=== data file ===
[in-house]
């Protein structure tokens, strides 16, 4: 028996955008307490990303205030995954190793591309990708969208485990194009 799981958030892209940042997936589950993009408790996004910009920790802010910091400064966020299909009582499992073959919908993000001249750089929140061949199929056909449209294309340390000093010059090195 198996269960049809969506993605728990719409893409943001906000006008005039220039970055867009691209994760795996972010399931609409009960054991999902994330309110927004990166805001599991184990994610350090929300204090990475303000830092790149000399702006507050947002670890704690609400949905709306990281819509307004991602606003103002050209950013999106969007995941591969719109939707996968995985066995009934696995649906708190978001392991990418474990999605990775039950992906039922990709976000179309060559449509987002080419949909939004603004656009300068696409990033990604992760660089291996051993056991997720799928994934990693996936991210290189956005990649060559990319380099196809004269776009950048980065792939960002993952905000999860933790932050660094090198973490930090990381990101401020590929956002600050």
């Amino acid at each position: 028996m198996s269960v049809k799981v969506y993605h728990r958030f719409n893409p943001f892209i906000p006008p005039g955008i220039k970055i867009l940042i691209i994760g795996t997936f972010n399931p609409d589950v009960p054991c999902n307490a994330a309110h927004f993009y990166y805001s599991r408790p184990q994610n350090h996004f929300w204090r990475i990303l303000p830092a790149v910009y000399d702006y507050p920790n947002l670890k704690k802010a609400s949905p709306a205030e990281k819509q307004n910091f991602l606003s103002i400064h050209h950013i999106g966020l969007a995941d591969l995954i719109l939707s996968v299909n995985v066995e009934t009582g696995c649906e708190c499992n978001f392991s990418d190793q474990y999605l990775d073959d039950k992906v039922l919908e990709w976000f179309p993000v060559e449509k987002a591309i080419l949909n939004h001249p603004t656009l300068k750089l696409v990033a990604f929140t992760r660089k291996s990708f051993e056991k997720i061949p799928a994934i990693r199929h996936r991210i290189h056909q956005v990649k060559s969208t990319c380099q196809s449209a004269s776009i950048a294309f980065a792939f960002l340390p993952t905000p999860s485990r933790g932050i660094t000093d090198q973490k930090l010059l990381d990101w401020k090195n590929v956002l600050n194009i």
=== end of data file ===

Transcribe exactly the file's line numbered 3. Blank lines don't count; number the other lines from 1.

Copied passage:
């Amino acid at each position: 028996m198996s269960v049809k799981v969506y993605h728990r958030f719409n893409p943001f892209i906000p006008p005039g955008i220039k970055i867009l940042i691209i994760g795996t997936f972010n399931p609409d589950v009960p054991c999902n307490a994330a309110h927004f993009y990166y805001s599991r408790p184990q994610n350090h996004f929300w204090r990475i990303l303000p830092a790149v910009y000399d702006y507050p920790n947002l670890k704690k802010a609400s949905p709306a205030e990281k819509q307004n910091f991602l606003s103002i400064h050209h950013i999106g966020l969007a995941d591969l995954i719109l939707s996968v299909n995985v066995e009934t009582g696995c649906e708190c499992n978001f392991s990418d190793q474990y999605l990775d073959d039950k992906v039922l919908e990709w976000f179309p993000v060559e449509k987002a591309i080419l949909n939004h001249p603004t656009l300068k750089l696409v990033a990604f929140t992760r660089k291996s990708f051993e056991k997720i061949p799928a994934i990693r199929h996936r991210i290189h056909q956005v990649k060559s969208t990319c380099q196809s449209a004269s776009i950048a294309f980065a792939f960002l340390p993952t905000p999860s485990r933790g932050i660094t000093d090198q973490k930090l010059l990381d990101w401020k090195n590929v956002l600050n194009i």